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Optimizing the imaging of the monkey auditory cortex: sparse vs. continuous fMRI

Lookup NU author(s): Professor Christopher Petkov


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The noninvasive imaging of the monkey auditory system with functional magnetic resonance imaging (fMRI) can bridge the gap between electrophysiological studies in monkeys and imaging studies in humans. Some of the recent imaging of monkey auditory cortical and subcortical structures relies on a technique of "sparse imaging," which was developed in human studies to sidestep the negative influence of scanner noise by adding periods of silence in between volume acquisition. Among the various aspects that have gone into the ongoing optimization of fMRI of the monkey auditory cortex, replacing the more common continuous-imaging paradigm with sparse imaging seemed to us to make the most obvious difference in the amount of activity that we could reliably obtain from awake or anesthetized animals. Here, we directly compare the sparse- and continuous-imaging paradigms in anesthetized animals. We document a strikingly greater auditory response with sparse imaging, both quantitatively and qualitatively, which includes a more expansive and robust tonotopic organization. There were instances where continuous imaging could better reveal organizational properties that sparse imaging missed, such as aspects of the hierarchical organization of auditory cortex. We consider the choice of imaging paradigm as a key component in optimizing the fMRI of the monkey auditory cortex. © 2009 Elsevier Inc. All rights reserved.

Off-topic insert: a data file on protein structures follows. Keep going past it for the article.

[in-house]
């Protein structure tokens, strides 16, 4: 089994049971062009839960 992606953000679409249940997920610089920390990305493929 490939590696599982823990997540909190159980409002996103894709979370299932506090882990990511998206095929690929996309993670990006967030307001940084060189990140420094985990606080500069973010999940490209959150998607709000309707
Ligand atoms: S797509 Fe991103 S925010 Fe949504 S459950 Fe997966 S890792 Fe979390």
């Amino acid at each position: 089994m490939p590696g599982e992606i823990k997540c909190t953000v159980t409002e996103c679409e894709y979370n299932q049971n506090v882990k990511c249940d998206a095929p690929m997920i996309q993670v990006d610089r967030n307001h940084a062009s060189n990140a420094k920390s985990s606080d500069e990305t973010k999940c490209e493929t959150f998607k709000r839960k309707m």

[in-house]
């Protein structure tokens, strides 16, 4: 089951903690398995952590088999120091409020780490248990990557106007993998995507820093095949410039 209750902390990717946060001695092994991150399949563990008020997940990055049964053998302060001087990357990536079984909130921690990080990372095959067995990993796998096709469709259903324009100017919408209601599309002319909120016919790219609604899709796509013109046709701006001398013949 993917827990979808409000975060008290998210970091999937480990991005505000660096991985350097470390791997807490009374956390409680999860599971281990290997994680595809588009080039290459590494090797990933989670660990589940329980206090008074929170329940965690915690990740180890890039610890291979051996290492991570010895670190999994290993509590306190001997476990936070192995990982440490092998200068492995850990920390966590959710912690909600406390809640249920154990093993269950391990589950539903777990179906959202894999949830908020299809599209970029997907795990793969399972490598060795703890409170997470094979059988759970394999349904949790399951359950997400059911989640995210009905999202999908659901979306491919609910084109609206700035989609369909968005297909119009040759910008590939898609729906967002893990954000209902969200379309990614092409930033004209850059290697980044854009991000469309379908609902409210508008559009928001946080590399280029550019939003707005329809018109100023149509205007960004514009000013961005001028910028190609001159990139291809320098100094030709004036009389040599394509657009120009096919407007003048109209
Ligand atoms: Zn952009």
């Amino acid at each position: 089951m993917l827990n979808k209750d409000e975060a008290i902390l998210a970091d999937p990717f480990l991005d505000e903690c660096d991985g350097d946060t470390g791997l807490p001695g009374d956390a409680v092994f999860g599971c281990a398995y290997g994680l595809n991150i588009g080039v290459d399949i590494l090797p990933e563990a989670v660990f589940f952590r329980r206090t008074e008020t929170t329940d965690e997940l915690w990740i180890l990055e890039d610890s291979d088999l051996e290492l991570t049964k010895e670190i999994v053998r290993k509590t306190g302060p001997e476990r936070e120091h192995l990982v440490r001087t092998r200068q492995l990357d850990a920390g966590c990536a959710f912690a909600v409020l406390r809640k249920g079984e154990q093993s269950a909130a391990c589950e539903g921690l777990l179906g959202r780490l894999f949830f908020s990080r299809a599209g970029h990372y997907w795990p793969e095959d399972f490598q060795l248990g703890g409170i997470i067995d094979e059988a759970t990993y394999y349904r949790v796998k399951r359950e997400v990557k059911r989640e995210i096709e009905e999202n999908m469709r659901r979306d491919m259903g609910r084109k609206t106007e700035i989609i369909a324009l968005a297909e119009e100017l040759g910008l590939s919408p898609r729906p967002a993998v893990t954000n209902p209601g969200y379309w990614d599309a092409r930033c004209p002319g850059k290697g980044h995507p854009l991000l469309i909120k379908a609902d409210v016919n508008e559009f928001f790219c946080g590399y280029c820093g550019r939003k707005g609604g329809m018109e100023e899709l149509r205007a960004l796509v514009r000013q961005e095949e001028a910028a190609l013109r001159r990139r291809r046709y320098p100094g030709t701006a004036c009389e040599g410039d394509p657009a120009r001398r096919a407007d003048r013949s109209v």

Publication metadata

Author(s): Petkov C, Kayser C, Augath M, Logothetis N

Publication type: Article

Publication status: Published

Journal: Magnetic Resonance Imaging

Year: 2009

Volume: 27

Issue: 8

Pages: 1065-1073

ISSN (print): 0730-725X

ISSN (electronic): 1873-5894

Publisher: Elsevier


DOI: 10.1016/j.mri.2009.01.018

PubMed id: 19269764


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